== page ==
Earlier this month I enjoyed participating in a Chamber of Commerce-sponsored "conversation" with my friend, Carson City Mayor Lori Bagwell, who discussed a number of issues our capital city is dealing with, including the vexing challenge of homelessness.
Although Bagwell advocated a compassionate approach to the homeless, she urged us NOT to give money to panhandlers, who infest several busy street corners in our town. Instead, the mayor said homeless people should be directed to Friends in Service Helping (FISH) and other charitable organizations that provide services to people willing to help themselves improve their lives.
During the Chamber event, I met Ellen Jackson, the Inspirational executive director of Spirit of Hope, Inc., a low-profile, non-profit organization that provides housing for the homeless. "We follow the 'housing first' model as a solution to homelessness by connecting homeless people to housing and services," Jackson told me.
She and her husband, a mental health professional, came to Carson in 2006 and soon realized there was a need for housing for the homeless in our city. Although the Jacksons had three daughters of their own, they adopted five more children while at the same time the highly motivated mother of eight located rental homes and apartments for homeless people, who paid rent with their Social Security checks.
"On any given night there are more than 1,000 homeless individuals, including many women and children, in our area,” Jackson said, adding there was an increase of nearly 30 percent in the local homeless population last year. Most of her clients are seniors because 25 percent of Nevada seniors live alone, and many of them have difficulty staying in their homes.
She incorporated Spirit of Hope as a non-profit in 2010 and today her program provides housing for 50 formerly homeless people in a dozen homes and apartments scattered around Carson City. Social Security pays the rent while the city and charitable organizations provide needed goods and services. FISH offers additional housing and food while another low-profile charity, The Dream Center, provides food, cleaning supplies and appliances.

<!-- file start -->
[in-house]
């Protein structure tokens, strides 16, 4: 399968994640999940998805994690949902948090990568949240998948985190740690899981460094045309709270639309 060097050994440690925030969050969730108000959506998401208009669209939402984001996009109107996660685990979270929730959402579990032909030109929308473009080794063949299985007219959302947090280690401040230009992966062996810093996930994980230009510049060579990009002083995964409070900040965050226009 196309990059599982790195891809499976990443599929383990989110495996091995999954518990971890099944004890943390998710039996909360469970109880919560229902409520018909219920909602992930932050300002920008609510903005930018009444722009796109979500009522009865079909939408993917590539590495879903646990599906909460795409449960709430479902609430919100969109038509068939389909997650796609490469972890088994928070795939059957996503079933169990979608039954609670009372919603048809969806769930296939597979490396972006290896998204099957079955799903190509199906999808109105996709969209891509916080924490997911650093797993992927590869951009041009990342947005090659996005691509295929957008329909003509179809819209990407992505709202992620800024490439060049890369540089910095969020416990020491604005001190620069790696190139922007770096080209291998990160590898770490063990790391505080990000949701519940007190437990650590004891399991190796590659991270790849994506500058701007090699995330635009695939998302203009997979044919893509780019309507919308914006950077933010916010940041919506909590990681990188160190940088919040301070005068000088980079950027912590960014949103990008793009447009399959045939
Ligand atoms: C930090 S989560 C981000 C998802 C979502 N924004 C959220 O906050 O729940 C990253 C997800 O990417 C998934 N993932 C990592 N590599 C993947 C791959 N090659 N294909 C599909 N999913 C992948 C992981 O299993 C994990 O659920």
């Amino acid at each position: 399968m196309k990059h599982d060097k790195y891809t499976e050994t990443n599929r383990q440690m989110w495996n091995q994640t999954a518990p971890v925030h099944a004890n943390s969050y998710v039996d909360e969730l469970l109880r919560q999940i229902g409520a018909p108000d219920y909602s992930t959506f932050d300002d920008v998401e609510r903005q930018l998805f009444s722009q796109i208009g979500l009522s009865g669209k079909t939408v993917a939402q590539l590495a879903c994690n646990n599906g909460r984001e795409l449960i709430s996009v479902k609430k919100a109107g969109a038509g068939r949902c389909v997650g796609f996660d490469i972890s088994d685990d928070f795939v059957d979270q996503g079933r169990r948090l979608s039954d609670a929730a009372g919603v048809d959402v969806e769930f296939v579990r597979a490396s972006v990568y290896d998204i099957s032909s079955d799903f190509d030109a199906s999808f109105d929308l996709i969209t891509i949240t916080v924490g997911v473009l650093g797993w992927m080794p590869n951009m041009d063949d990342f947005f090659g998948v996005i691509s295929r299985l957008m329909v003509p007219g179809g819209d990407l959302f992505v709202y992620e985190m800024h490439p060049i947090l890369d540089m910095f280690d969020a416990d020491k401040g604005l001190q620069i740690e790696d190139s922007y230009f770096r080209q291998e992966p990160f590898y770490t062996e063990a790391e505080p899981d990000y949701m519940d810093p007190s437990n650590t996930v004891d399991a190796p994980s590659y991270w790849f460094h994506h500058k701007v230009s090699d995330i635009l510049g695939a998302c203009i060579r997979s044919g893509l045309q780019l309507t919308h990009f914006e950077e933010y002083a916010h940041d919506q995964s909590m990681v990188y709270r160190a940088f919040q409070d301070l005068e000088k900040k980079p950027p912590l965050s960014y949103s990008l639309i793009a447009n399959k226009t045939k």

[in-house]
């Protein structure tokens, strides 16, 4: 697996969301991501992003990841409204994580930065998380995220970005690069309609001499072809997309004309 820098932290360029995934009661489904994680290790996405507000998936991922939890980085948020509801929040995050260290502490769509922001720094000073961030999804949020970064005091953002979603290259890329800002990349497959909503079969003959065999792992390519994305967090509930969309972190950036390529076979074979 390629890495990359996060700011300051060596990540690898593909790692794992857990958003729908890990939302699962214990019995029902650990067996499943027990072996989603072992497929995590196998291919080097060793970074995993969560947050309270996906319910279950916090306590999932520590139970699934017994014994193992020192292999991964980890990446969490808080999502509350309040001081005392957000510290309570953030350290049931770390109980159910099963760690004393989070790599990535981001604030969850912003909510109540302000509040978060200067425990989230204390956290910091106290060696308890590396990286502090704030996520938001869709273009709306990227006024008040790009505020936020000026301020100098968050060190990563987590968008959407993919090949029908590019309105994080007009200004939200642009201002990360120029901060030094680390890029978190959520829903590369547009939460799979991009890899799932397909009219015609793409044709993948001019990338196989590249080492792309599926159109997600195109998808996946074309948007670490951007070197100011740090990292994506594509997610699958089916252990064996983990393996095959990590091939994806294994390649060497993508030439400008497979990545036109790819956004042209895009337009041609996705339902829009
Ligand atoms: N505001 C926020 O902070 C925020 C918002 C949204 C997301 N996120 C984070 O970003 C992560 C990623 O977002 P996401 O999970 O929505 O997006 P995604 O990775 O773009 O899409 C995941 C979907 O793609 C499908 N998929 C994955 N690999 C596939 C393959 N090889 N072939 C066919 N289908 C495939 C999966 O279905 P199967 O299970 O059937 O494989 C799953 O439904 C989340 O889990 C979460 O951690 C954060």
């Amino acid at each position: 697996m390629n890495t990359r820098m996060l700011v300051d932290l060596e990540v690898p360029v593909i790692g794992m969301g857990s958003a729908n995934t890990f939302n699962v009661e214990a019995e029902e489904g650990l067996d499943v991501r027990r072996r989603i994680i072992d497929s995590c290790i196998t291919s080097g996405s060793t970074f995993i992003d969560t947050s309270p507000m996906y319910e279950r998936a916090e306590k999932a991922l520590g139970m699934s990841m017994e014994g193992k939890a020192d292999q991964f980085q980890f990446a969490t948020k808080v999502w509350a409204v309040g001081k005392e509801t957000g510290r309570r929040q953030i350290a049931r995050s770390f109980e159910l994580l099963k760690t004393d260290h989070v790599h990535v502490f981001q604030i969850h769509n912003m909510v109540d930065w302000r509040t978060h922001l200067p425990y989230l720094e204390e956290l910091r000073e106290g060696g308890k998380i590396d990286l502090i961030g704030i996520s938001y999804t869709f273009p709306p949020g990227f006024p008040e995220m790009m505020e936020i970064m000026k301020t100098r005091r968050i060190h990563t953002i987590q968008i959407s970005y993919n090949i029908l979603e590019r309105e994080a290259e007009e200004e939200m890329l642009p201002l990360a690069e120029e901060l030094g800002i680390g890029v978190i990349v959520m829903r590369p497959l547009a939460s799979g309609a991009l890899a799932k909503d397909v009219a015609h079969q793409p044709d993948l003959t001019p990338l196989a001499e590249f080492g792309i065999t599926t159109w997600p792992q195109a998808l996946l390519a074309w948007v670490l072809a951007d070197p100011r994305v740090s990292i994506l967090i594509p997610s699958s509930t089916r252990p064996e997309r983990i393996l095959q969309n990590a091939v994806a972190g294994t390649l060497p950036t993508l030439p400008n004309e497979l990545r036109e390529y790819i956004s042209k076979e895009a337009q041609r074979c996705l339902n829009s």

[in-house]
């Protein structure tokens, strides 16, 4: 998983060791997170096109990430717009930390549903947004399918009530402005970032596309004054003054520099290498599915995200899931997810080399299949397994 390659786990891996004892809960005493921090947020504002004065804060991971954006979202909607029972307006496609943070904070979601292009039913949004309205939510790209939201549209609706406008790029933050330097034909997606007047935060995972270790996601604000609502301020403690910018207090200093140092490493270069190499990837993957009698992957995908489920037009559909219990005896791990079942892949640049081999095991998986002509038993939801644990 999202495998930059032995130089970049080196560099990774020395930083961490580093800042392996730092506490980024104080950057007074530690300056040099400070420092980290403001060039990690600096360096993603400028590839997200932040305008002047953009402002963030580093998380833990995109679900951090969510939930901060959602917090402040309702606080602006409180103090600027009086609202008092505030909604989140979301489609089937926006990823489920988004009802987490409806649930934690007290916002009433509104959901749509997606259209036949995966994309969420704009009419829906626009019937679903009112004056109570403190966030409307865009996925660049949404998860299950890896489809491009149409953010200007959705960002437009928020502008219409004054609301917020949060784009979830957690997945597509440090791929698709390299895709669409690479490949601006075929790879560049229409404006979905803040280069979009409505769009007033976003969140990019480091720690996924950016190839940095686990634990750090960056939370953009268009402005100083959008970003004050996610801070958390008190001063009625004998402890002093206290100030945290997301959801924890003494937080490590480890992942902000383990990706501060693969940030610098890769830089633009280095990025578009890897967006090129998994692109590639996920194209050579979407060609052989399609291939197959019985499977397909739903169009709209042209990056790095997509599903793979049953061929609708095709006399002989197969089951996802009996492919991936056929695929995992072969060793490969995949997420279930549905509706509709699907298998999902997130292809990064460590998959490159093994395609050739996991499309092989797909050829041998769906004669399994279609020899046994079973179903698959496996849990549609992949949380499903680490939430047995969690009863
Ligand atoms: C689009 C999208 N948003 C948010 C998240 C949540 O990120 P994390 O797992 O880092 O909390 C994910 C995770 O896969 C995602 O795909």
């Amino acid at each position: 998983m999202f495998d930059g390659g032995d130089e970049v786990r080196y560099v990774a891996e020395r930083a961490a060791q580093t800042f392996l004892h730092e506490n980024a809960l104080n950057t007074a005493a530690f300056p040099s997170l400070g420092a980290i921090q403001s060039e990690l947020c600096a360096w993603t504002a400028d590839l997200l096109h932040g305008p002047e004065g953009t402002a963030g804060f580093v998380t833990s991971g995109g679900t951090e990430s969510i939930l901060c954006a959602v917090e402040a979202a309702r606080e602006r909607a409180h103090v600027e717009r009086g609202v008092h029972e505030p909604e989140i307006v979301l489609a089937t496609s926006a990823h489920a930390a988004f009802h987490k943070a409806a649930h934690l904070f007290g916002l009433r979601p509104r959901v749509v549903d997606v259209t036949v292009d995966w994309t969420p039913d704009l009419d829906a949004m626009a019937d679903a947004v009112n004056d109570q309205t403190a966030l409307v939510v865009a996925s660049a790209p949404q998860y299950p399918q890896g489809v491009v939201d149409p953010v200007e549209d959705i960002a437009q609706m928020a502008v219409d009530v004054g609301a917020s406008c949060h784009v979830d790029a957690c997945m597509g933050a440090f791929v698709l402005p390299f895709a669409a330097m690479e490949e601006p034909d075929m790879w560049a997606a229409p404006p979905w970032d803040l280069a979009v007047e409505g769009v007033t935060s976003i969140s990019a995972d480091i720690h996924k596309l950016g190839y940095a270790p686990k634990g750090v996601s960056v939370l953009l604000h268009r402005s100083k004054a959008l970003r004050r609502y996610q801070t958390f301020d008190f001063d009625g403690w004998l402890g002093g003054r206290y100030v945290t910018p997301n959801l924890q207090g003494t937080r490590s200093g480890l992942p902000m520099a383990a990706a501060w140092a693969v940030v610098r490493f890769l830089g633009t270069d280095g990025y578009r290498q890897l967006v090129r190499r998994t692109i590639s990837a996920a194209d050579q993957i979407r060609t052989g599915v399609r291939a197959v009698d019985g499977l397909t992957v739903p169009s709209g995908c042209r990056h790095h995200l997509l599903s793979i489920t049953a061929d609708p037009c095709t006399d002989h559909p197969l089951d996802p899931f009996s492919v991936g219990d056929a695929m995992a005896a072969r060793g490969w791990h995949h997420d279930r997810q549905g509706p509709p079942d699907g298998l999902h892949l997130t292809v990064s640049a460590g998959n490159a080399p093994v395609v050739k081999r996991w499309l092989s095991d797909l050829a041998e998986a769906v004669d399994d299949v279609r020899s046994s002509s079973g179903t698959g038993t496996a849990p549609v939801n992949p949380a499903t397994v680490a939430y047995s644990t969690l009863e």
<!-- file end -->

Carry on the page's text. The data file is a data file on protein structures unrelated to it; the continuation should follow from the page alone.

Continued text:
Jackson, who employs four case workers to keep track of her clients' issues and needs, told me that more than 80 percent of her clients are able to change their lives and become productive citizens once they have a roof over their heads. I met one of those formerly homeless clients, 66-year-old "Ethel," last week and learned that after a series of personal setbacks in Northern California and Arkansas, where she was alone and depressed, she ended up "literally starving to death" on the streets of Reno in early 2019.
Someone who knew about the Spirit of Hope program called Jackson and after a 30-minute interview, Jackson took Ethel to her new group home in Carson City. "Ellen is my angel," Ethel said. "She saved my life. It was too good to be true."
Now Ethel is enjoying her new, stress-free life and acting as a caregiver for an older woman who lives in the same house.
Like other Spirit of Hope clients, Ethel went through a detailed intake process to qualify for services. That process measures the level of care needed, medication requirements and outside services needed. House rules, Jackson explained, include no drugs or alcohol, and no "hanky panky," she said with a smile. Anyone who violates those rules is dropped from the program.
"The Lord called me to do this," said Jackson, a devout Christian. She would welcome donations of bedding, toiletries, clothing and other household items and can be reached by email at firstname.lastname@example.org or by phone at 775-461-3331.
Guy W. Farmer, a retired diplomat, has been a Carson City resident since 1962.